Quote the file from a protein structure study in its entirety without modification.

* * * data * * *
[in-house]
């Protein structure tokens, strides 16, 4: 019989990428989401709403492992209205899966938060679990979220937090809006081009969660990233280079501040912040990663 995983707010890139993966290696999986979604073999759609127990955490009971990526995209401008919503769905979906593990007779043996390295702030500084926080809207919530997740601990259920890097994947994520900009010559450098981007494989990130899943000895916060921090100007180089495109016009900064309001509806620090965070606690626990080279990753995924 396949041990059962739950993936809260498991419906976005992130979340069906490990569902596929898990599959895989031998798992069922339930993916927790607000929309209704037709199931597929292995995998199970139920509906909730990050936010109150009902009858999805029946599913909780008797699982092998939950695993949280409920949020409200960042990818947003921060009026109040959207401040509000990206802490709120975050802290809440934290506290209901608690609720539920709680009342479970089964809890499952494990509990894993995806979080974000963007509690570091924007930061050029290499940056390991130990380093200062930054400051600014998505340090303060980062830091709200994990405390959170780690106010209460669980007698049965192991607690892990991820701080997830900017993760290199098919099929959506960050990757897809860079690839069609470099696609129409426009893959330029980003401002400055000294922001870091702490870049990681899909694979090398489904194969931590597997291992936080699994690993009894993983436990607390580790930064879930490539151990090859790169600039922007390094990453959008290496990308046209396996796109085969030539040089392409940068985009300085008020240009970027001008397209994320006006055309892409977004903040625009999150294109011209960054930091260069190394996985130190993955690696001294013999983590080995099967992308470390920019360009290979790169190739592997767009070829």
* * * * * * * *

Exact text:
[in-house]
């Protein structure tokens, strides 16, 4: 019989990428989401709403492992209205899966938060679990979220937090809006081009969660990233280079501040912040990663 995983707010890139993966290696999986979604073999759609127990955490009971990526995209401008919503769905979906593990007779043996390295702030500084926080809207919530997740601990259920890097994947994520900009010559450098981007494989990130899943000895916060921090100007180089495109016009900064309001509806620090965070606690626990080279990753995924 396949041990059962739950993936809260498991419906976005992130979340069906490990569902596929898990599959895989031998798992069922339930993916927790607000929309209704037709199931597929292995995998199970139920509906909730990050936010109150009902009858999805029946599913909780008797699982092998939950695993949280409920949020409200960042990818947003921060009026109040959207401040509000990206802490709120975050802290809440934290506290209901608690609720539920709680009342479970089964809890499952494990509990894993995806979080974000963007509690570091924007930061050029290499940056390991130990380093200062930054400051600014998505340090303060980062830091709200994990405390959170780690106010209460669980007698049965192991607690892990991820701080997830900017993760290199098919099929959506960050990757897809860079690839069609470099696609129409426009893959330029980003401002400055000294922001870091702490870049990681899909694979090398489904194969931590597997291992936080699994690993009894993983436990607390580790930064879930490539151990090859790169600039922007390094990453959008290496990308046209396996796109085969030539040089392409940068985009300085008020240009970027001008397209994320006006055309892409977004903040625009999150294109011209960054930091260069190394996985130190993955690696001294013999983590080995099967992308470390920019360009290979790169190739592997767009070829």